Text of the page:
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  3. Zoning is the number one enemy, followed closely by codes, rules, and regulations. What was once the province of gated communities is now applied to the whole damn county! Minimum square footage rules meant to keep out minorities and the poor. I don't think most people realize that property rights have become a complete fiction. Your home is not your castle anymore. And don't even begin to get me started on HOA's! Good article!

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  4. Thanks for the thoughtful comments, everyone, much appreciated. And excellent point about mobile homes by the first commenter -- I will work them into a follow-up post.

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  5. I have a co-authored chapter on shotgun housing in John Gilderbloom's paper collection, _Invisible City_. We made a similar point about affordable housing being enabled by a reduction in the amount and cost of basic inputs (amount of land, materials, etc.). That's why shotgun housing is an interesting housing type. As long as master land use plans don't look at housing types and mixing them in a concerted fashion, we will continue to have the problem we have, especially because lower cost housing doesn't make much money for production builders.

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  6. Richard, thanks for visiting the blog, for your comment and for pointing me to your chapter. I'm very interested to read it since I have not found a whole lot of literature out there focusing on the economics of these vernacular American housing types of the 19th and early 20th century.

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  7. Mr. Layman say's "especially because lower cost housing doesn't make much money for production builders".
    I'm a builder. I try to build small and affordable. My local officials do everything they can to put me out of business. The minimum sqft in my area is 1500 to 2000, depending on the neighborhood. Every year the fire protection industry tries to get sprinklers mandated, please add 2-5 thou per home. The environmental regs require more engineering and submissions, all ridiculously subjective, each year. I built a duplex once, zoned properly, and the town then passed a moratorium on multi-family units because of neighbors objections, ruining the several other lots I had planned. The lack of low cost housing is not due to builders. We need less top down dictates and more property rights. Things that are reasonable for a $350,000 home should not be required on a 140,000 home. I had a buyer wanted to save a few shekels and do their own finished floors (carpet/tile/etc.) Town would not issue a c/o until the finished floors were completed. Some folks really just want a roof over their head. Why are they required to install what they consider luxuries? Why should their neighbors dictate so many details of their home?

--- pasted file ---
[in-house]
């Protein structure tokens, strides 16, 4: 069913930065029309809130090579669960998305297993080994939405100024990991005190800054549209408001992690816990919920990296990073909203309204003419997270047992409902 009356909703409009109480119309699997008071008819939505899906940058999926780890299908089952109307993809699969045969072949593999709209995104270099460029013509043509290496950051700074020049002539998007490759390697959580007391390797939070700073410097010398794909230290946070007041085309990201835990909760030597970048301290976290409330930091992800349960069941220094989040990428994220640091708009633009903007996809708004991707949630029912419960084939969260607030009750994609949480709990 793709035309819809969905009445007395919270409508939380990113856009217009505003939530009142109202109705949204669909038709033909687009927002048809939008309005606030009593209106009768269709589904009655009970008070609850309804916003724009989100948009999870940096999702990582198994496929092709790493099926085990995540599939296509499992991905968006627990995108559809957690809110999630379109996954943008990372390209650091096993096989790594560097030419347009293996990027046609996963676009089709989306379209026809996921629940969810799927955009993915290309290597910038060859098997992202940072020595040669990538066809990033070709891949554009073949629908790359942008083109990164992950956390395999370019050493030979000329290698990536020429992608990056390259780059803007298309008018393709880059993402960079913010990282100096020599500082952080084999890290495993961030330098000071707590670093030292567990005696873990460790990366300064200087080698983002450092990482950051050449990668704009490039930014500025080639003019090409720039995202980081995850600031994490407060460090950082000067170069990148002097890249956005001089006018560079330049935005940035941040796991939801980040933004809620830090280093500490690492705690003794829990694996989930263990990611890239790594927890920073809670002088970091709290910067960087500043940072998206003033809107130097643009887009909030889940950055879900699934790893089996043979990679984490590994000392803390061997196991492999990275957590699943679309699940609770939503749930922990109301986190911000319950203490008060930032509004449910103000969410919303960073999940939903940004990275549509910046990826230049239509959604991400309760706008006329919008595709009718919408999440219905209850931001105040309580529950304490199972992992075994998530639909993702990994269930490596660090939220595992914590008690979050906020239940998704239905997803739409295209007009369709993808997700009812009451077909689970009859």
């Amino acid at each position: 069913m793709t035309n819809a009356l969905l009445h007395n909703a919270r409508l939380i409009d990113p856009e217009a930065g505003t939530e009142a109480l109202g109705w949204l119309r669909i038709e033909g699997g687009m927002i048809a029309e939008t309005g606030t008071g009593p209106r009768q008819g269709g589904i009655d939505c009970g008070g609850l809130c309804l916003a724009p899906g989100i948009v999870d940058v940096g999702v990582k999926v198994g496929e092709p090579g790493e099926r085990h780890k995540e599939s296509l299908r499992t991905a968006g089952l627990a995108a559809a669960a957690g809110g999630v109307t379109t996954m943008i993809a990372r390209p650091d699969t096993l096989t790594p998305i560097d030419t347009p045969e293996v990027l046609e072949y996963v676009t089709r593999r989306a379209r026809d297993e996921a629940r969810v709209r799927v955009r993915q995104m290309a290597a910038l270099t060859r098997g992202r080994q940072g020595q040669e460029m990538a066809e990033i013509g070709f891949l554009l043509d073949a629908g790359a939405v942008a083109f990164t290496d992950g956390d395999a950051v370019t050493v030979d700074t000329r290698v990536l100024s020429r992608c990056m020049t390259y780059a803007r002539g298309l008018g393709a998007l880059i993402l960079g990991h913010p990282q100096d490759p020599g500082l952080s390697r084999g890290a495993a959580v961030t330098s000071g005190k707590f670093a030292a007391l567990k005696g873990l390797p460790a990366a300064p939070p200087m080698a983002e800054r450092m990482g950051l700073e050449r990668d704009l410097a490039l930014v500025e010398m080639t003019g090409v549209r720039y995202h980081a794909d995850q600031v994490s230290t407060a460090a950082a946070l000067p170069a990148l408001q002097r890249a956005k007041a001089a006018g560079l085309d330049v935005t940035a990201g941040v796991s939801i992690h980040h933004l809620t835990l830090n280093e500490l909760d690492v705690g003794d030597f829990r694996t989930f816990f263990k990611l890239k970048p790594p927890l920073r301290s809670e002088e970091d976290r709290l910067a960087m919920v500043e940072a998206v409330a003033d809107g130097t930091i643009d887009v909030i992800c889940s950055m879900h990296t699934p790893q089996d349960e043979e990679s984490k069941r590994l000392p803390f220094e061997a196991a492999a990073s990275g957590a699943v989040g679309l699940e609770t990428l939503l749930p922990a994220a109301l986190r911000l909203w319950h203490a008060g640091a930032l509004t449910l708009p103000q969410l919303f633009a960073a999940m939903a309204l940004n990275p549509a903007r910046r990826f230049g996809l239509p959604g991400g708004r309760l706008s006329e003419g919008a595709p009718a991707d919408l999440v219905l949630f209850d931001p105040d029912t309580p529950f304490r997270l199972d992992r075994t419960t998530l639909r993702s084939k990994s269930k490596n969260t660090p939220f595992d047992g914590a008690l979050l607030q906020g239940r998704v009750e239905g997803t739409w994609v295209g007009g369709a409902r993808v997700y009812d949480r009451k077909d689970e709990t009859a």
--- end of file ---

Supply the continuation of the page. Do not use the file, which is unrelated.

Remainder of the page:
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  8. The idea of affordable housing is very helpful for those homeless and low-income people. This will give them a more stable living environment.

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  9. The builder's comments above are very important.

    I would add, however, that $140,000 hardly seems "affordable" to me. The real "affordable housing" these days is indeed the trailer park. We should think of different types of housing in the $30,000-$50,000 range. Basically, it would be small apartments of 250-600 square feet. In other words, about the same size as a trailer. However, it should be in an urban format -- basically an apartment building -- not a super-cheap version of the suburbs, i.e. a trailer park.

    Builders will build anything that they can make a good profit margin on. Selling a house for $500,000 that cost $400,000 to build is just the same, to a builder, as selling ten $50,000 apartments that cost you $40,000 each to build. You can buy a new trailer for $12,000. You should be able to make a profit margin on anything for which there is consumer demand. Don't blame the builders.